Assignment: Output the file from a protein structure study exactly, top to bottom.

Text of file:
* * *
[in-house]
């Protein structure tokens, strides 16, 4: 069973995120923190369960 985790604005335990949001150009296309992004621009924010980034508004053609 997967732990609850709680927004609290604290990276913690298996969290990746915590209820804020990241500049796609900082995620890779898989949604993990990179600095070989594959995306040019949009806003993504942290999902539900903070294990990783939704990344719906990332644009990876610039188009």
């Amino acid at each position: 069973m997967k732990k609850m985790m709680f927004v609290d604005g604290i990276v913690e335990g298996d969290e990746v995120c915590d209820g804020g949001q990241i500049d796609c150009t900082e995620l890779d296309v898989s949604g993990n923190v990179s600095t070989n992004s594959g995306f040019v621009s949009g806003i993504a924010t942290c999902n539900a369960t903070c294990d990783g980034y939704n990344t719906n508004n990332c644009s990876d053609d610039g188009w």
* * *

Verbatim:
[in-house]
């Protein structure tokens, strides 16, 4: 069973995120923190369960 985790604005335990949001150009296309992004621009924010980034508004053609 997967732990609850709680927004609290604290990276913690298996969290990746915590209820804020990241500049796609900082995620890779898989949604993990990179600095070989594959995306040019949009806003993504942290999902539900903070294990990783939704990344719906990332644009990876610039188009």
């Amino acid at each position: 069973m997967k732990k609850m985790m709680f927004v609290d604005g604290i990276v913690e335990g298996d969290e990746v995120c915590d209820g804020g949001q990241i500049d796609c150009t900082e995620l890779d296309v898989s949604g993990n923190v990179s600095t070989n992004s594959g995306f040019v621009s949009g806003i993504a924010t942290c999902n539900a369960t903070c294990d990783g980034y939704n990344t719906n508004n990332c644009s990876d053609d610039g188009w």